A plan has been submitted to Government which could result in former train stations being brought back to life in Sheffield and North East Derbyshire.
Regional transport bosses have published analysis in order to reopen the old Barrow Hill Line which connects Sheffield to Chesterfield through North East Derbyshire.
The proposal also includes building stations in Sheffield at Nunnery Square in Wybourn and Beighton.
Stations would also be constructed at Killamarsh, a site between Eckington and Renishaw, Staveley and Whittington in Chesterfield.
The bid forms part of the Department for Transport’s Beeching Reversal Fund. Around £500 million has been put aside to reverse rail line cuts made in the 1960s.
A station at Waverley – situated next to the University of Sheffield Advanced Manufacturing Research Centre – is subject to another funding bid but would also sit on the Barrow Hill line.
The plan is being drawn up by the Sheffield City Region and has support from five councils and a number of MPs in the region.
A report seen by councillors shows the line will be able to take pressure off the already busy Midland Mainline to London which runs from Sheffield through Dore/Totley and Dronfield before reaching Chesterfield.
It’s also suggested it will ease capacity to make way for HS2.
Bosses have said the line is already double-tracked, maintained by Network Rail and ‘does not require significant maintenance work’.
The line, if reopened, could also facilitate the regeneration of Sheffield Victoria station and surrounding area.
Phase one of the plan includes the restoration of Barrow Hill Line; ensuring signalling, power, drainage, telecoms, track and fencing are compliant with requirements for passenger services.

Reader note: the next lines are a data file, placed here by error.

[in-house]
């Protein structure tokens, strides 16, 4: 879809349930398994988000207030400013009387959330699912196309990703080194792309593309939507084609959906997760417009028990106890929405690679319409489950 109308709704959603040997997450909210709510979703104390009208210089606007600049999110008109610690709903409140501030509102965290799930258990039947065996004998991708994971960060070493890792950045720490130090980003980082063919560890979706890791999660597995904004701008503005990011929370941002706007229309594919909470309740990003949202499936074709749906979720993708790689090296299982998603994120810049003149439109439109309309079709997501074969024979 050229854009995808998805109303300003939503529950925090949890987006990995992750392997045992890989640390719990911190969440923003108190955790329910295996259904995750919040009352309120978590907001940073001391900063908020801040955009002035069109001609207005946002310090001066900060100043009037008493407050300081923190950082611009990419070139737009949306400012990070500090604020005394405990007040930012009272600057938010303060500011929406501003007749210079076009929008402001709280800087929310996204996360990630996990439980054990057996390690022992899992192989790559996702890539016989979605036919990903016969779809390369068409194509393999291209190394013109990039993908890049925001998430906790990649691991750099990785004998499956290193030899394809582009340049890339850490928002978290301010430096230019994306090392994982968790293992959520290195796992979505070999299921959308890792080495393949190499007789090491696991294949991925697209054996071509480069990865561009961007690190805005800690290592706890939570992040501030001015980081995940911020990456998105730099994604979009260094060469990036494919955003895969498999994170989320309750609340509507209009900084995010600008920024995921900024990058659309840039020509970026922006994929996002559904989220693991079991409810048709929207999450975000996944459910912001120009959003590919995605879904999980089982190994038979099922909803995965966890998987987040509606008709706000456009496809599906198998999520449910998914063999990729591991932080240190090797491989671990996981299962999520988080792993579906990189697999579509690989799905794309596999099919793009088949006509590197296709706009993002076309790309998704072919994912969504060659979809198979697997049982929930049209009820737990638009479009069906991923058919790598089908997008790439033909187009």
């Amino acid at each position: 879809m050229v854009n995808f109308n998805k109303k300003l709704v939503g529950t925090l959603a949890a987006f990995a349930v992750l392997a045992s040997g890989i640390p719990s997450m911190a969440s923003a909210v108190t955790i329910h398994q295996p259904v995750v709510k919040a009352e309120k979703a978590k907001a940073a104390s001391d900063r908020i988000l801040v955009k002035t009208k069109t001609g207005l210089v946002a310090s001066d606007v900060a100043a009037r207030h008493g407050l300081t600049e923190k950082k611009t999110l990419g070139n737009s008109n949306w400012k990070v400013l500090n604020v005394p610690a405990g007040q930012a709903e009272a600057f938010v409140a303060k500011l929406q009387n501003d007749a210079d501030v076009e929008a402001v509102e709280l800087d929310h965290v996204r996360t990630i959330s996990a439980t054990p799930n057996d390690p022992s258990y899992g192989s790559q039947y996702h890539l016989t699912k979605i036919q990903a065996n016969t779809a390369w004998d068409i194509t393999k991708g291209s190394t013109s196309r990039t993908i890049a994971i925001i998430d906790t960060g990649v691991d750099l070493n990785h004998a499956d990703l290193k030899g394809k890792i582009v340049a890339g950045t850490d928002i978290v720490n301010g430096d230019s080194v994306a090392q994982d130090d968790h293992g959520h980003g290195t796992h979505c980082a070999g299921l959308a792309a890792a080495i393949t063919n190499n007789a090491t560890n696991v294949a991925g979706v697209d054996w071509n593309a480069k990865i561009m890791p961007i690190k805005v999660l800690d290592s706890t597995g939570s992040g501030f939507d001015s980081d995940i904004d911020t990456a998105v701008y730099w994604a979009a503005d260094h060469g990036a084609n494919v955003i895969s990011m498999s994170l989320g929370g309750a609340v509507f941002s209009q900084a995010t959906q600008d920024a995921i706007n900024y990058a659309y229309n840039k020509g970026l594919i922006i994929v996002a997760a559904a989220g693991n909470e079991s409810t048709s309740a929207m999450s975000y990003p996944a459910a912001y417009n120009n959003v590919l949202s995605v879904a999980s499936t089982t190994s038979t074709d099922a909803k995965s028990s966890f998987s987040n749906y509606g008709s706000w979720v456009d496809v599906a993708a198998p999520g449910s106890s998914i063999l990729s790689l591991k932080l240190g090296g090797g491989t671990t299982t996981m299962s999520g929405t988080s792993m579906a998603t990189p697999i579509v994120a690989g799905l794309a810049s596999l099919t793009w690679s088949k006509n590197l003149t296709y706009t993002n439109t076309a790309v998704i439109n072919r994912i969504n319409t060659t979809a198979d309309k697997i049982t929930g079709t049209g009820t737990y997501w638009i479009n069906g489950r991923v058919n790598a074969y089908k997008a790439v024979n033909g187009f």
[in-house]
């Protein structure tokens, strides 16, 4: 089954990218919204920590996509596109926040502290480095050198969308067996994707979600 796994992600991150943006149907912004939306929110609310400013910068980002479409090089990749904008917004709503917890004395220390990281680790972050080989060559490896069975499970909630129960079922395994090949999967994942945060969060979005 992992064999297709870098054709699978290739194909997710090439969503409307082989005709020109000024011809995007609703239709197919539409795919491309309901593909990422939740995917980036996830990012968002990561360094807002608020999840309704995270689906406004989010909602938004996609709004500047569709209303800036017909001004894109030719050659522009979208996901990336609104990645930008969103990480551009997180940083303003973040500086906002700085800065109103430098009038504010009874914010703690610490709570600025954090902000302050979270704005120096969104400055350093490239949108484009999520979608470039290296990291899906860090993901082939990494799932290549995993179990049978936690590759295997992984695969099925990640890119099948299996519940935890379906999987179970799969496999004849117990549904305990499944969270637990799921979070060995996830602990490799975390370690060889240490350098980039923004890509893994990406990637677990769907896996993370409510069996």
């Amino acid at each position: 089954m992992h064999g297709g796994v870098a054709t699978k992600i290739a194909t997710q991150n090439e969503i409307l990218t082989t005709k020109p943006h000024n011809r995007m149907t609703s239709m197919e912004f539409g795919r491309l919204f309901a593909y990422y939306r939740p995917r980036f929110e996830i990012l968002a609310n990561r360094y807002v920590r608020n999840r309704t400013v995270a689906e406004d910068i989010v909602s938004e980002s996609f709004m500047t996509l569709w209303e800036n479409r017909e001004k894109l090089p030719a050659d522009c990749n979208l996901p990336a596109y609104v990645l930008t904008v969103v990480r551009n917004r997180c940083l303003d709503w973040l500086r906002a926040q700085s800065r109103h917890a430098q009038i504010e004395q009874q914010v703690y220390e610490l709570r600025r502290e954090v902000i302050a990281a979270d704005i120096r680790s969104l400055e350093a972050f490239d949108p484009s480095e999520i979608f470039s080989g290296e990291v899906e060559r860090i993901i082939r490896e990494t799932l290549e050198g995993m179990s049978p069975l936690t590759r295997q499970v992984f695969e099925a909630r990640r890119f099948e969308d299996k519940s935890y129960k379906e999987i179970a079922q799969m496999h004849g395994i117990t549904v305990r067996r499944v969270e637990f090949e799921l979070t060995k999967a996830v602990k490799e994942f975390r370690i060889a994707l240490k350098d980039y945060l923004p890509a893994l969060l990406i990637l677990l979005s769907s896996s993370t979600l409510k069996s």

Phase two includes the restoration of train stations on the Barrow Hill Line at Whittington, Staveley, Eckington/Renishaw, Killamarsh and Beighton; enabling stopping services to use the route and bring connectivity improvements between Sheffield Midland and Chesterfield alongside any complimentary parking and integrated transport facilities at each site.
Phase three would see the restoration of Nunnery Square with a new terminal which could lead to the potential restoration of Sheffield Victoria.
Neal Byers, strategic transport officer at Sheffield City Region, said: “The route passes through predominantly suburban areas extending to the south east of Sheffield and the north east of Chesterfield, capturing a considerable commuter population for both urban centres.
“Current public transport journey times into the centre of Sheffield and Chesterfield are very long and tortuous, limiting opportunities for people in these communities to access productive jobs, education and healthcare.
“Reducing car reliance will have widespread benefits for congestion and travel times on key commuter routes, as well as contributing towards addressing the emission targets within Sheffield’s recently declared Clean Air Zone.
“At this stage, many of these constraints would require further investigation, but all stations are deemed to be feasible from an engineering perspective.”
The Government is expected to provide an update on the proposal next month.